Sometimes, being a disciple of Christ can be found in the smallest details of our lives. Sometimes, loving another person is simply taking the time to focus on them and listen to them. In a recent daily meditation, Henri Nouwen has written, “Listening is much more than allowing another to talk while waiting for a chance to respond. Listening is paying full attention to others and welcoming them into our very beings.” Let me share a true story with you about how important listening can be. A man I knew named Dave owned a small business in Park City, Utah. On a very cold, early December day, Dave had an appointment with his attorney in Salt Lake City. He parked his car and walked to the corner to wait for the light to change so he could cross the street to the office building where his attorney's office was located. Dave was warmly dressed in a cashmere overcoat, with a hat and gloves. As he stood there, he saw an obviously homeless man approaching. The man's clothing and jacket were torn and dirty and not really adequate for the weather, and he was carrying a shoebox with a lid and a rubber band around it. Dave's first inclination was to ignore the man, but when the man said, “Good morning, my name is Jimmy, what's yours?”, Dave answered, “My name is Dave.” Then Jimmy told Dave about where he had spent the night and who he had seen and then asked if Dave knew where he could get a hot meal. Dave thought for a minute and then told Jimmy about a restaurant where he knew the owner. He told him to tell the owner to fix Jimmy a hot plate and send the bill to Dave. Then, Dave crossed the street, but as he did, he looked back and saw Jimmy write something on a scrap of paper and put it in his shoebox. Three weeks later, a few days before Christmas, Dave was back in Salt Lake City for another appointment with his attorney. As he approached the office building, he noticed a crowd of people just past the building where an alley met the street. He walked up to the crowd and asked, “What's going on?” Someone answered, “Some homeless guy froze to death last night.” Dave leaned in and looked at the body lying in the alley. Just then, the policeman, who was kneeling beside the body, looked up and asked, “Does anyone know this man?” Without thinking, Dave answered, “His name is Jimmy.” The policeman stood up, walked over to Dave, and as he handed him Jimmy's shoebox, he said, “Here, since you know him, take this. Maybe you can notify his next of kin,” and he turned and walked away before Dave could say, “Wait, I don't actually know him.” Dave didn't know what he should do, so he opened the box and looked inside. There were various items, including three small packets of scraps of paper, each held together with a rubber band, and with the words “Places to Stay”, “Places to Eat”, and “Friends” written on them. Dave removed the rubber band from “Friends” and on the first piece of paper under the one labeled “Friends” was written the word “Dave.” Having someone listen to him had been special for Jimmy, but it changed Dave's life.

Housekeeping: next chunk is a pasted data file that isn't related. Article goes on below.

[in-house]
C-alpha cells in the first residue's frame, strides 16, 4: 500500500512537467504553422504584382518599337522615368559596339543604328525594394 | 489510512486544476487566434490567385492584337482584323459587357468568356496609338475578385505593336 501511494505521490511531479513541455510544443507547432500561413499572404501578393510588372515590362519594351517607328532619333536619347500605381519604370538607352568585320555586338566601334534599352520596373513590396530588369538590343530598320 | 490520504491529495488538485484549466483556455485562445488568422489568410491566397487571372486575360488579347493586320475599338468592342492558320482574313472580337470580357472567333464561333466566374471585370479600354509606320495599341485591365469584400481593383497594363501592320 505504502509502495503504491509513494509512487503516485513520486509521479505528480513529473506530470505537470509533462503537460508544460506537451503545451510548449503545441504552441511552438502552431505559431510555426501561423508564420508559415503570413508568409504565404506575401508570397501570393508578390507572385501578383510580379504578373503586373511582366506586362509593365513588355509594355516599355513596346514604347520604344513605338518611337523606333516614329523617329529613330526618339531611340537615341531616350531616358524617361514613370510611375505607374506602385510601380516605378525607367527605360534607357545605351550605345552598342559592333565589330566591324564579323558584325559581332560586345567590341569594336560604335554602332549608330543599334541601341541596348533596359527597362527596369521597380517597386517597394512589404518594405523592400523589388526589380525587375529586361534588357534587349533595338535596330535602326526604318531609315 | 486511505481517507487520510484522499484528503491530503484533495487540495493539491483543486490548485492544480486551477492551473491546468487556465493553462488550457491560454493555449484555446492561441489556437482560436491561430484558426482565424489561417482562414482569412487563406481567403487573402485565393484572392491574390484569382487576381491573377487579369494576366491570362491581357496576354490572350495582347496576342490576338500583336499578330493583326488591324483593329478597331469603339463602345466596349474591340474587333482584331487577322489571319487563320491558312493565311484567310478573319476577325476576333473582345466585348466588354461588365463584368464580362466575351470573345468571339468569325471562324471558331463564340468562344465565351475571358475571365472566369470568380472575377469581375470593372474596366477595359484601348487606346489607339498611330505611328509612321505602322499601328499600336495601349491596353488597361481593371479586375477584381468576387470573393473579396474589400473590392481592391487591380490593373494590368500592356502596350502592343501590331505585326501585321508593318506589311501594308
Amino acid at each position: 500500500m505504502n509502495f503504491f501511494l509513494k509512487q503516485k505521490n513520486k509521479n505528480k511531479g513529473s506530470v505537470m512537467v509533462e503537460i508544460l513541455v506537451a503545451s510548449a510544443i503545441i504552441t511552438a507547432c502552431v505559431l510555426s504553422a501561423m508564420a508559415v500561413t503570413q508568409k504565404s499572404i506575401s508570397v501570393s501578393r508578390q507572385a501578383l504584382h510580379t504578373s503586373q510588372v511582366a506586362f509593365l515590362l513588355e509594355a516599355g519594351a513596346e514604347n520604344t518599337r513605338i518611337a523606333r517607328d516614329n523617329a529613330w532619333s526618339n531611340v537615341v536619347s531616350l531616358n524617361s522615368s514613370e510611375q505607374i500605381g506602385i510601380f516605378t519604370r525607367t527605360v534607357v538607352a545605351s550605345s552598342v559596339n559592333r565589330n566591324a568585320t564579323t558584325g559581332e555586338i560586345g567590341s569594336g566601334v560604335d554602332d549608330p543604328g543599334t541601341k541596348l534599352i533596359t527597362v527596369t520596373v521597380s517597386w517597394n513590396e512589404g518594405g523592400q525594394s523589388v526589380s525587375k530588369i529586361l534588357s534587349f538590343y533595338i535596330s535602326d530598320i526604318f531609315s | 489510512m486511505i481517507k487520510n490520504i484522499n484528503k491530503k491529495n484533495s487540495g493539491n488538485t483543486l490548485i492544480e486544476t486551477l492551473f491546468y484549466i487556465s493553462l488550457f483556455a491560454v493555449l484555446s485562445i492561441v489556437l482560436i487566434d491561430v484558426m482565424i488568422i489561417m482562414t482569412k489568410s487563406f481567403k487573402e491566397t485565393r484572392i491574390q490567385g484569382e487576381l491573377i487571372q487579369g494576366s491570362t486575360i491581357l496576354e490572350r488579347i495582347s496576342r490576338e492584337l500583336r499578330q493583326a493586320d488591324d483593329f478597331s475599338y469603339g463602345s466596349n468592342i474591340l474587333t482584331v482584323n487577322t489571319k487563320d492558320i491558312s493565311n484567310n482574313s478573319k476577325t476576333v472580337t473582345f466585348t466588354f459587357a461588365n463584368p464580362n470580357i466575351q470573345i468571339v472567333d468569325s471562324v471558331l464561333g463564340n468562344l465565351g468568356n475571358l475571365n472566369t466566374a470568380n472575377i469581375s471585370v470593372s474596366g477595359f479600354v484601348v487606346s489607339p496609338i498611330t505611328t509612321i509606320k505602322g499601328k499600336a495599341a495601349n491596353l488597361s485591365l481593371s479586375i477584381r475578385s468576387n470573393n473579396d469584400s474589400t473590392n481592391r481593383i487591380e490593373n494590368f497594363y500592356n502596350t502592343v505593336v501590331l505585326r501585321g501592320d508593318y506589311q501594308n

All of us have busy lives and, in today's world, information is instantaneous and voluminous. All kinds of information. News about what's happening on the other side of the globe and gossip texted or tweeted by a friend. We are always on the go. Who has time to listen? Who has time to show love? Well, actually, we all do. As Nouwen wrote in another meditation, “We are not called to save the world, solve all problems, and help all people. But we each have our own unique call, in our families, in our work, in our world. We have to keep asking God to help us see clearly what our call is and to give us strength to live out that call with trust.”